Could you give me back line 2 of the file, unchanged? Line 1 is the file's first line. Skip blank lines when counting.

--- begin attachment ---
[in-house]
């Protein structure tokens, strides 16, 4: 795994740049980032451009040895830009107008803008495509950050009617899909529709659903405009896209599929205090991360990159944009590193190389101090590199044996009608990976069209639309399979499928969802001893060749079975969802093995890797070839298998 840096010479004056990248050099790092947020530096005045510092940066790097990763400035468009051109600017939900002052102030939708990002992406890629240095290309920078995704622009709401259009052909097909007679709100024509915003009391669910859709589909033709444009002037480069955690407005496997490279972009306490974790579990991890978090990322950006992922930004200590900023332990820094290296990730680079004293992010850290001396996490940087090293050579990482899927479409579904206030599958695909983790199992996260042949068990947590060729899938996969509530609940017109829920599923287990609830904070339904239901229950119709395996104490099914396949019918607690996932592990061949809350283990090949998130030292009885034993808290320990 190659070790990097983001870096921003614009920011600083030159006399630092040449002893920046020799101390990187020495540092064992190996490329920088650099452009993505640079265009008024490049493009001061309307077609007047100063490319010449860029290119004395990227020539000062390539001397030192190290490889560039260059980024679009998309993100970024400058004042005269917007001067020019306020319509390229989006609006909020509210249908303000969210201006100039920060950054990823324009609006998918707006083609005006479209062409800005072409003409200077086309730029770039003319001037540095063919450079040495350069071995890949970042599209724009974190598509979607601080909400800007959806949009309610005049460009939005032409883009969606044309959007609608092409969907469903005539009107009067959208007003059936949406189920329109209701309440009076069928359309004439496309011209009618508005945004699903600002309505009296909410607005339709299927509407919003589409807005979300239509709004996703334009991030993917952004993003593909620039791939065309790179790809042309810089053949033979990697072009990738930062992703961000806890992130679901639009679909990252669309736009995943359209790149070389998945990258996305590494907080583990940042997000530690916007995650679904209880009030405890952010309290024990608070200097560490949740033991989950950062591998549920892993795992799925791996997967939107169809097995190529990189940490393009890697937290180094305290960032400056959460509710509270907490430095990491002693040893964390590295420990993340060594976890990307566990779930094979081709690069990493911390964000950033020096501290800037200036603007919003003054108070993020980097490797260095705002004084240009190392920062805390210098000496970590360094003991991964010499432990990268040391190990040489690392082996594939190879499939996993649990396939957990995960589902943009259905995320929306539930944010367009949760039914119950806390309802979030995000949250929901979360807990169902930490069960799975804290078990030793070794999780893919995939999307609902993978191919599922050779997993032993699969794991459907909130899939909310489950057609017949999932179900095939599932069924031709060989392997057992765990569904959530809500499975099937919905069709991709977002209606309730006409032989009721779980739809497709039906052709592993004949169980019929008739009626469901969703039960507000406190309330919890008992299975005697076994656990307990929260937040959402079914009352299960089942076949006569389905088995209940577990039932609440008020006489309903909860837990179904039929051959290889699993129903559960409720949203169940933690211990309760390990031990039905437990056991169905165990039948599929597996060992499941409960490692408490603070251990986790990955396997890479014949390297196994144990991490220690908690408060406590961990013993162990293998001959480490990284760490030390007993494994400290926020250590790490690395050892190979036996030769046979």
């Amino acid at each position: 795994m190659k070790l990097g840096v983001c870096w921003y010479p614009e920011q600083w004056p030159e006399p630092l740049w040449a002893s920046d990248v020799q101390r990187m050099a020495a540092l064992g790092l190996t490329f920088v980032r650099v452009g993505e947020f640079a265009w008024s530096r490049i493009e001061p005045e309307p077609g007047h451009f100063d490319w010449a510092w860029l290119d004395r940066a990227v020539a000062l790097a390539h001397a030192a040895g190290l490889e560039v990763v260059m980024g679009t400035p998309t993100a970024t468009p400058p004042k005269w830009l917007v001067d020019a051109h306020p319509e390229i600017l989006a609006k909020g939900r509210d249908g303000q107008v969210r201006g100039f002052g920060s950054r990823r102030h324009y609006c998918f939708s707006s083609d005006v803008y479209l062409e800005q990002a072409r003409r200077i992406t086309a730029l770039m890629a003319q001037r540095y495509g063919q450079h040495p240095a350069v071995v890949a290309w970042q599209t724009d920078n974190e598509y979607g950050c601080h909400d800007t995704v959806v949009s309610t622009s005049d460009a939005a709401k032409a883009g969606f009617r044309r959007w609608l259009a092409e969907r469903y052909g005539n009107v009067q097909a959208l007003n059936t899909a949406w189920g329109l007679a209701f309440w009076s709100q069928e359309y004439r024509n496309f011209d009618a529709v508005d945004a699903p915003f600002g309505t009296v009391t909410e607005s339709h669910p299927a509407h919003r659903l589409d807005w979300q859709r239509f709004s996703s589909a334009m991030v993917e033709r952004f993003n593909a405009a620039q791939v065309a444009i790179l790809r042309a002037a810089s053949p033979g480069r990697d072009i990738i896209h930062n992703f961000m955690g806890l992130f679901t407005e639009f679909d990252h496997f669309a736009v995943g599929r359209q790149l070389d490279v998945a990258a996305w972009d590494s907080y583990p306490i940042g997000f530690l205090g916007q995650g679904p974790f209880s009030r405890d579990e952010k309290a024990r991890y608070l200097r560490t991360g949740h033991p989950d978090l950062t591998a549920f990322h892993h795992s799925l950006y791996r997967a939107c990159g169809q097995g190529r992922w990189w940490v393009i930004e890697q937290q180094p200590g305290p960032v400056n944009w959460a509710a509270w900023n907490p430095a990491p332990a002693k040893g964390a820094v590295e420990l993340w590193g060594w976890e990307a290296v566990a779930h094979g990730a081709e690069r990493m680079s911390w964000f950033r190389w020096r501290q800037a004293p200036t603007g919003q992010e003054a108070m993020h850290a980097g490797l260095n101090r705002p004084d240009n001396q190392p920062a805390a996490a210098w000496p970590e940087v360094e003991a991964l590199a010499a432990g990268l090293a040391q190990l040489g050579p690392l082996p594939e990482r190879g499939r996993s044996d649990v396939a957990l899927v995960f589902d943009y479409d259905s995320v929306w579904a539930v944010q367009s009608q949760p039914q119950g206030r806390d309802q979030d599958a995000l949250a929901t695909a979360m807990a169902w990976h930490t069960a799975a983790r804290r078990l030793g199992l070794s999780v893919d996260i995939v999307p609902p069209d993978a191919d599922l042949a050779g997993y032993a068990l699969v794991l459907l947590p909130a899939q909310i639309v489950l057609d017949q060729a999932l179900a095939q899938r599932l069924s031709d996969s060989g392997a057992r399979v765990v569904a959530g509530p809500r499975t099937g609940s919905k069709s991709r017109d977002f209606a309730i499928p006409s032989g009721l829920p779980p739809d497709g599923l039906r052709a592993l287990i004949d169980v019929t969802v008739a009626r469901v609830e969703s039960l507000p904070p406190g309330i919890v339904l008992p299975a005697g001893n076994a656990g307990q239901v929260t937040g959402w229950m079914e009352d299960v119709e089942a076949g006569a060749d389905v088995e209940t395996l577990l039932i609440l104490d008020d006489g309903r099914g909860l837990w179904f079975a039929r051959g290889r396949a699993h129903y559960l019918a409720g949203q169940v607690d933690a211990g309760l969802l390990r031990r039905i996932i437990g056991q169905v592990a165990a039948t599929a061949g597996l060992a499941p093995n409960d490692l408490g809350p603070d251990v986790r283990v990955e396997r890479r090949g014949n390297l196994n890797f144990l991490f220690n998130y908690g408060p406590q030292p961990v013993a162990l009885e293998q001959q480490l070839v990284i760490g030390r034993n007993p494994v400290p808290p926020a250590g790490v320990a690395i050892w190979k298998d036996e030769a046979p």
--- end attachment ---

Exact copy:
């Protein structure tokens, strides 16, 4: 795994740049980032451009040895830009107008803008495509950050009617899909529709659903405009896209599929205090991360990159944009590193190389101090590199044996009608990976069209639309399979499928969802001893060749079975969802093995890797070839298998 840096010479004056990248050099790092947020530096005045510092940066790097990763400035468009051109600017939900002052102030939708990002992406890629240095290309920078995704622009709401259009052909097909007679709100024509915003009391669910859709589909033709444009002037480069955690407005496997490279972009306490974790579990991890978090990322950006992922930004200590900023332990820094290296990730680079004293992010850290001396996490940087090293050579990482899927479409579904206030599958695909983790199992996260042949068990947590060729899938996969509530609940017109829920599923287990609830904070339904239901229950119709395996104490099914396949019918607690996932592990061949809350283990090949998130030292009885034993808290320990 190659070790990097983001870096921003614009920011600083030159006399630092040449002893920046020799101390990187020495540092064992190996490329920088650099452009993505640079265009008024490049493009001061309307077609007047100063490319010449860029290119004395990227020539000062390539001397030192190290490889560039260059980024679009998309993100970024400058004042005269917007001067020019306020319509390229989006609006909020509210249908303000969210201006100039920060950054990823324009609006998918707006083609005006479209062409800005072409003409200077086309730029770039003319001037540095063919450079040495350069071995890949970042599209724009974190598509979607601080909400800007959806949009309610005049460009939005032409883009969606044309959007609608092409969907469903005539009107009067959208007003059936949406189920329109209701309440009076069928359309004439496309011209009618508005945004699903600002309505009296909410607005339709299927509407919003589409807005979300239509709004996703334009991030993917952004993003593909620039791939065309790179790809042309810089053949033979990697072009990738930062992703961000806890992130679901639009679909990252669309736009995943359209790149070389998945990258996305590494907080583990940042997000530690916007995650679904209880009030405890952010309290024990608070200097560490949740033991989950950062591998549920892993795992799925791996997967939107169809097995190529990189940490393009890697937290180094305290960032400056959460509710509270907490430095990491002693040893964390590295420990993340060594976890990307566990779930094979081709690069990493911390964000950033020096501290800037200036603007919003003054108070993020980097490797260095705002004084240009190392920062805390210098000496970590360094003991991964010499432990990268040391190990040489690392082996594939190879499939996993649990396939957990995960589902943009259905995320929306539930944010367009949760039914119950806390309802979030995000949250929901979360807990169902930490069960799975804290078990030793070794999780893919995939999307609902993978191919599922050779997993032993699969794991459907909130899939909310489950057609017949999932179900095939599932069924031709060989392997057992765990569904959530809500499975099937919905069709991709977002209606309730006409032989009721779980739809497709039906052709592993004949169980019929008739009626469901969703039960507000406190309330919890008992299975005697076994656990307990929260937040959402079914009352299960089942076949006569389905088995209940577990039932609440008020006489309903909860837990179904039929051959290889699993129903559960409720949203169940933690211990309760390990031990039905437990056991169905165990039948599929597996060992499941409960490692408490603070251990986790990955396997890479014949390297196994144990991490220690908690408060406590961990013993162990293998001959480490990284760490030390007993494994400290926020250590790490690395050892190979036996030769046979």